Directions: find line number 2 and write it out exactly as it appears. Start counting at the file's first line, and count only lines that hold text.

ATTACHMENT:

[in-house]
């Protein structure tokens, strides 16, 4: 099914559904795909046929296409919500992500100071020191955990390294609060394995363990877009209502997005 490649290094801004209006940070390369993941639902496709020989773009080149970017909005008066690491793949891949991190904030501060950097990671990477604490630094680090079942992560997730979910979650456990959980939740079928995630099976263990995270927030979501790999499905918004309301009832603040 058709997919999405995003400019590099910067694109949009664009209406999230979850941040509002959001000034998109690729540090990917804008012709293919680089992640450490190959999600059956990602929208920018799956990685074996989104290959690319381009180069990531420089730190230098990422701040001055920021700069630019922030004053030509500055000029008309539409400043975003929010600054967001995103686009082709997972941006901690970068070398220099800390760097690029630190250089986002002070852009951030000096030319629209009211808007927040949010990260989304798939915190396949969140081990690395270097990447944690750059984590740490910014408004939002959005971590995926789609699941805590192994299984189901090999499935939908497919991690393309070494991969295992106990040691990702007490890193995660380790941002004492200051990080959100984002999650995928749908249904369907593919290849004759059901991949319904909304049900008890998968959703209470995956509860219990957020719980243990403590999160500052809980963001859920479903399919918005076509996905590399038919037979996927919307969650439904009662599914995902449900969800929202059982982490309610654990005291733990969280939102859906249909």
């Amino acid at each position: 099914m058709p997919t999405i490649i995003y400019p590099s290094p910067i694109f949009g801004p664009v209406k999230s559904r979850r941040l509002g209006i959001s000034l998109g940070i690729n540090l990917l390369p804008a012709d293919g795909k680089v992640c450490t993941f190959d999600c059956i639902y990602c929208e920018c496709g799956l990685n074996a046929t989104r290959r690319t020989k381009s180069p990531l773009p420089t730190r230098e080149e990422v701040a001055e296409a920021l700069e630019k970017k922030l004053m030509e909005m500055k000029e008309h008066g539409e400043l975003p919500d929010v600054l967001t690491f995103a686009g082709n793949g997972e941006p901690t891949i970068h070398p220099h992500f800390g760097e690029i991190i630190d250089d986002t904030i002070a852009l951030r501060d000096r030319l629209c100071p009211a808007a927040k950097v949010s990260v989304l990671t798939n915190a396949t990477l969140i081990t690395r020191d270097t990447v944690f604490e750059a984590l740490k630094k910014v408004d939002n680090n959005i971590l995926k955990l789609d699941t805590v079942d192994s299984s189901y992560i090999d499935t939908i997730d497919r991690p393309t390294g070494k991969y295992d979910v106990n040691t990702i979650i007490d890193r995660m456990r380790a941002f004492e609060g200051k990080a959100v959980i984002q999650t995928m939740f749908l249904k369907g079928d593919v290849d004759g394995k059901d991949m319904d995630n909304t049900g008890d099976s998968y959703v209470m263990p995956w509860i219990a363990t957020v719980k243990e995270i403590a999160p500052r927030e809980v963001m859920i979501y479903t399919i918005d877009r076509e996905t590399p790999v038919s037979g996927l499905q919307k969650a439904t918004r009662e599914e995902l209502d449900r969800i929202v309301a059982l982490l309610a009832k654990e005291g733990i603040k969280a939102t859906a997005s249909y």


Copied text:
């Protein structure tokens, strides 16, 4: 099914559904795909046929296409919500992500100071020191955990390294609060394995363990877009209502997005 490649290094801004209006940070390369993941639902496709020989773009080149970017909005008066690491793949891949991190904030501060950097990671990477604490630094680090079942992560997730979910979650456990959980939740079928995630099976263990995270927030979501790999499905918004309301009832603040 058709997919999405995003400019590099910067694109949009664009209406999230979850941040509002959001000034998109690729540090990917804008012709293919680089992640450490190959999600059956990602929208920018799956990685074996989104290959690319381009180069990531420089730190230098990422701040001055920021700069630019922030004053030509500055000029008309539409400043975003929010600054967001995103686009082709997972941006901690970068070398220099800390760097690029630190250089986002002070852009951030000096030319629209009211808007927040949010990260989304798939915190396949969140081990690395270097990447944690750059984590740490910014408004939002959005971590995926789609699941805590192994299984189901090999499935939908497919991690393309070494991969295992106990040691990702007490890193995660380790941002004492200051990080959100984002999650995928749908249904369907593919290849004759059901991949319904909304049900008890998968959703209470995956509860219990957020719980243990403590999160500052809980963001859920479903399919918005076509996905590399038919037979996927919307969650439904009662599914995902449900969800929202059982982490309610654990005291733990969280939102859906249909």